Ceramic Art London starts today till Sunday at the Royal College of Art. On show and for sale is contemporary ceramic from national and international potters.
And keeping with the subject, Edmund De Waal, a leading British ceramics artist has recently wrote a fascinating book about his family, following 264 Japanese netsuke (small wood and ivory carvings of people, animals and plants) which are owned by his ancestors, through time and countries. The Hare with the Amber Eyes is a memoir, a biography in a way, a travel and history book about a Jewish family in exile and a thing book, as the Guardian puts it. De Waal brings to life the things around us. One can nearly feel and seem to touch the objects he describes - the art of pottery, put in writing!
After a few more and more elaborate editions of this book including a luxurious illustrated version there now also exists an 'enhanced digital edition' (on ibook). Does it add a new layer? I am not sure since the original was not meant as an ebook to start with. I think digital storytelling might be considered a new literary genre altogether, simple adaptations might add a few more interactive layers, but not all books can or should profit from such enhancement. Reading De Waal's comment about the illustrated edition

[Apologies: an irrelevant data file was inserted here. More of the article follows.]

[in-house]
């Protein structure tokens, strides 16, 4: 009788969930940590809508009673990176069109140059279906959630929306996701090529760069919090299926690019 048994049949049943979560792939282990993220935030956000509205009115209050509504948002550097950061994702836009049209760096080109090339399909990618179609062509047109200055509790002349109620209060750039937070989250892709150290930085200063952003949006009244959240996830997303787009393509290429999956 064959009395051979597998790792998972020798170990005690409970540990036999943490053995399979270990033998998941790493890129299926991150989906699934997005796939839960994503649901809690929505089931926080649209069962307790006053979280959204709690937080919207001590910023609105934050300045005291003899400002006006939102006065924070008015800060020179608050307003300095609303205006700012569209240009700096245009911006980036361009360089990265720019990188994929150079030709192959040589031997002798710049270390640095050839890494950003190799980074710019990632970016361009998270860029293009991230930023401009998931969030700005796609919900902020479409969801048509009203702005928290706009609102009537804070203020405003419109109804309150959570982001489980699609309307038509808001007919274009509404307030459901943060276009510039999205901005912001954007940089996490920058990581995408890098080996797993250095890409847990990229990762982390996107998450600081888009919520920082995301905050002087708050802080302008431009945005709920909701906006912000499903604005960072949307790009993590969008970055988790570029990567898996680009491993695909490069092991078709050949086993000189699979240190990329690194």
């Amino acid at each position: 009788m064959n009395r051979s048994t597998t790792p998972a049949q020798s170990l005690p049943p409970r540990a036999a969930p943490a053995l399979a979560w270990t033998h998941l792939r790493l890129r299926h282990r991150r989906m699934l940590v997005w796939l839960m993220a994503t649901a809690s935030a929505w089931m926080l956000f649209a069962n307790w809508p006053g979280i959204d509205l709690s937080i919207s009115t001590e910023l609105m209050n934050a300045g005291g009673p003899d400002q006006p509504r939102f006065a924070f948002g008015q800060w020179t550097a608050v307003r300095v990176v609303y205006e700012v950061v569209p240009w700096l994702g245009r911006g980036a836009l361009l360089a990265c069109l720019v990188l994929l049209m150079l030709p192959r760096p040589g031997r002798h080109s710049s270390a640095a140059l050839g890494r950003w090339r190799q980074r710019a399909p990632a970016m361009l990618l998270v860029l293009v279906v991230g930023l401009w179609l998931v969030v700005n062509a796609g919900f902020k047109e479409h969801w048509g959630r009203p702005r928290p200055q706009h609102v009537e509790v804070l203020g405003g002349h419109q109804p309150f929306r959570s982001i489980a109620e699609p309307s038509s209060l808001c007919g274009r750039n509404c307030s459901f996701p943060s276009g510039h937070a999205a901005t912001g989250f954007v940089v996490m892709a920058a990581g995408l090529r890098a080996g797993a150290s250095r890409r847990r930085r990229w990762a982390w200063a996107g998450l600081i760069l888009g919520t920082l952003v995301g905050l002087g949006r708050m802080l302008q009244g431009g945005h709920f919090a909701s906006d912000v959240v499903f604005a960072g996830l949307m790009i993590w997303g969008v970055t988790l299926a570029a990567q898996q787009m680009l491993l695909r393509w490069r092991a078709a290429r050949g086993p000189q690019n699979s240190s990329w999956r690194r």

It feels, I hope, like a book that you want to pick up, an object to be held. I hope there is an intimacy about it, a lack of grand-standing.
I do have difficulties warming to the slick and glossy iPad edition.